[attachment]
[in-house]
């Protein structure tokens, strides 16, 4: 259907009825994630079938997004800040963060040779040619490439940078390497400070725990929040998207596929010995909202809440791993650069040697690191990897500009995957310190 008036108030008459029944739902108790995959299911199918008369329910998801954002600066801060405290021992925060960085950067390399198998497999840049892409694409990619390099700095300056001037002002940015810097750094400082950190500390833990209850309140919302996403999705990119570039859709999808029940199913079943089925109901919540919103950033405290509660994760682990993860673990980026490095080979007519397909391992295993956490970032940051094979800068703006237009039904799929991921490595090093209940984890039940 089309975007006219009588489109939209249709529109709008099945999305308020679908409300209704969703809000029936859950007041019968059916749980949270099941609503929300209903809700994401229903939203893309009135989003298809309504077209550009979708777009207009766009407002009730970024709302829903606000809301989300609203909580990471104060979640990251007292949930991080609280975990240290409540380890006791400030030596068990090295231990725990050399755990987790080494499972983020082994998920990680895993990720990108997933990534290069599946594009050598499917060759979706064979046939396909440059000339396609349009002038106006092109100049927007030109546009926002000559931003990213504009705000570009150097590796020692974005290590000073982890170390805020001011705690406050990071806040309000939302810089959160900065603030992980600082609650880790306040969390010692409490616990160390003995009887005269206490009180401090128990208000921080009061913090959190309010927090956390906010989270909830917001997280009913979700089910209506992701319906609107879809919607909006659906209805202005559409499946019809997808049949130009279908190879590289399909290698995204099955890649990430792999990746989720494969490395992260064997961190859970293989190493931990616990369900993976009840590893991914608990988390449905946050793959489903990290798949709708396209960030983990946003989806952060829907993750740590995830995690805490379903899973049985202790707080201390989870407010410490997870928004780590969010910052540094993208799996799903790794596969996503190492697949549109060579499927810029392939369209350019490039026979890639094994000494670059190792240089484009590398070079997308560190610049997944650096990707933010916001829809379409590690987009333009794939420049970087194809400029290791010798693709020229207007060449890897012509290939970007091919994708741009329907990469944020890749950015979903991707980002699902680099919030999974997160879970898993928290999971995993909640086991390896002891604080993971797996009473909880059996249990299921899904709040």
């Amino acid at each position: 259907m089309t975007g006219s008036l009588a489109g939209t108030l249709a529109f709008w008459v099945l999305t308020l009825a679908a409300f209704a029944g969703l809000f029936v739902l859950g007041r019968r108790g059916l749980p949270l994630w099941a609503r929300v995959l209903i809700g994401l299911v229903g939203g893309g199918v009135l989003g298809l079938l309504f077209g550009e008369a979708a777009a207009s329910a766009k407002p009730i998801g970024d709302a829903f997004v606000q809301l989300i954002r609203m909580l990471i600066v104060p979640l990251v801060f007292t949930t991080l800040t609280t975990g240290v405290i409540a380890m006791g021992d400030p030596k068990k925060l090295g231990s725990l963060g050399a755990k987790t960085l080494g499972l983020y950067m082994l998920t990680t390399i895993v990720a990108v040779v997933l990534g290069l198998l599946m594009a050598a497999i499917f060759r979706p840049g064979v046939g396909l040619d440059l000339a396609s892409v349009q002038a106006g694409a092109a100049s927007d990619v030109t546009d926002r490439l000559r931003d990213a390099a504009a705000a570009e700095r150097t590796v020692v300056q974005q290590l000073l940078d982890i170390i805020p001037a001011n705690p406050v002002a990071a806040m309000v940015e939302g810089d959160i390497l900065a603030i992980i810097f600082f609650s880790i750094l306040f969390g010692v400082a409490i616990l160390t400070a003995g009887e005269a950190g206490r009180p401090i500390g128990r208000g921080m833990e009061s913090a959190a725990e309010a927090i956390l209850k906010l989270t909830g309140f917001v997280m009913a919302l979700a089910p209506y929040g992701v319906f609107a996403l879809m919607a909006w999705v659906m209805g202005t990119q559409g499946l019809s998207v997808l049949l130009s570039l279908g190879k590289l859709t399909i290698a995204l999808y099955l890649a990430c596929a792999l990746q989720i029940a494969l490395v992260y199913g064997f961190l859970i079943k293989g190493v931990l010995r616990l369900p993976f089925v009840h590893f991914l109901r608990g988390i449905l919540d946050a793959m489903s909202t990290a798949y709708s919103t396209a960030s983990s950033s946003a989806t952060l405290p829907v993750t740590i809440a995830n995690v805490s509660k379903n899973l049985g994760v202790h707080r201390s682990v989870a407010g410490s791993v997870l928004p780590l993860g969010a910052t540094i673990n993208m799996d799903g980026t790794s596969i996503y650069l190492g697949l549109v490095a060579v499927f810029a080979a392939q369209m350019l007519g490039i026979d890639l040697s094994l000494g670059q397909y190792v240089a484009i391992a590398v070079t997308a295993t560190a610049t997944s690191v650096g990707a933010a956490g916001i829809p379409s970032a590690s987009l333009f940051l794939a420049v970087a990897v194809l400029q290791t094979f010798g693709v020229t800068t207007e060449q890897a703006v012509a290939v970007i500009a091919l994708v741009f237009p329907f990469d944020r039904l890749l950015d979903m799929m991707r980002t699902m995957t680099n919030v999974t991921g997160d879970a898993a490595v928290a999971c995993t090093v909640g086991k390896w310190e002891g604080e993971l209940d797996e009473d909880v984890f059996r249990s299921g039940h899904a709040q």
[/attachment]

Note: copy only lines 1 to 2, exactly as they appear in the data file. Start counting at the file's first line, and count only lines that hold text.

[in-house]
């Protein structure tokens, strides 16, 4: 259907009825994630079938997004800040963060040779040619490439940078390497400070725990929040998207596929010995909202809440791993650069040697690191990897500009995957310190 008036108030008459029944739902108790995959299911199918008369329910998801954002600066801060405290021992925060960085950067390399198998497999840049892409694409990619390099700095300056001037002002940015810097750094400082950190500390833990209850309140919302996403999705990119570039859709999808029940199913079943089925109901919540919103950033405290509660994760682990993860673990980026490095080979007519397909391992295993956490970032940051094979800068703006237009039904799929991921490595090093209940984890039940 089309975007006219009588489109939209249709529109709008099945999305308020679908409300209704969703809000029936859950007041019968059916749980949270099941609503929300209903809700994401229903939203893309009135989003298809309504077209550009979708777009207009766009407002009730970024709302829903606000809301989300609203909580990471104060979640990251007292949930991080609280975990240290409540380890006791400030030596068990090295231990725990050399755990987790080494499972983020082994998920990680895993990720990108997933990534290069599946594009050598499917060759979706064979046939396909440059000339396609349009002038106006092109100049927007030109546009926002000559931003990213504009705000570009150097590796020692974005290590000073982890170390805020001011705690406050990071806040309000939302810089959160900065603030992980600082609650880790306040969390010692409490616990160390003995009887005269206490009180401090128990208000921080009061913090959190309010927090956390906010989270909830917001997280009913979700089910209506992701319906609107879809919607909006659906209805202005559409499946019809997808049949130009279908190879590289399909290698995204099955890649990430792999990746989720494969490395992260064997961190859970293989190493931990616990369900993976009840590893991914608990988390449905946050793959489903990290798949709708396209960030983990946003989806952060829907993750740590995830995690805490379903899973049985202790707080201390989870407010410490997870928004780590969010910052540094993208799996799903790794596969996503190492697949549109060579499927810029392939369209350019490039026979890639094994000494670059190792240089484009590398070079997308560190610049997944650096990707933010916001829809379409590690987009333009794939420049970087194809400029290791010798693709020229207007060449890897012509290939970007091919994708741009329907990469944020890749950015979903991707980002699902680099919030999974997160879970898993928290999971995993909640086991390896002891604080993971797996009473909880059996249990299921899904709040």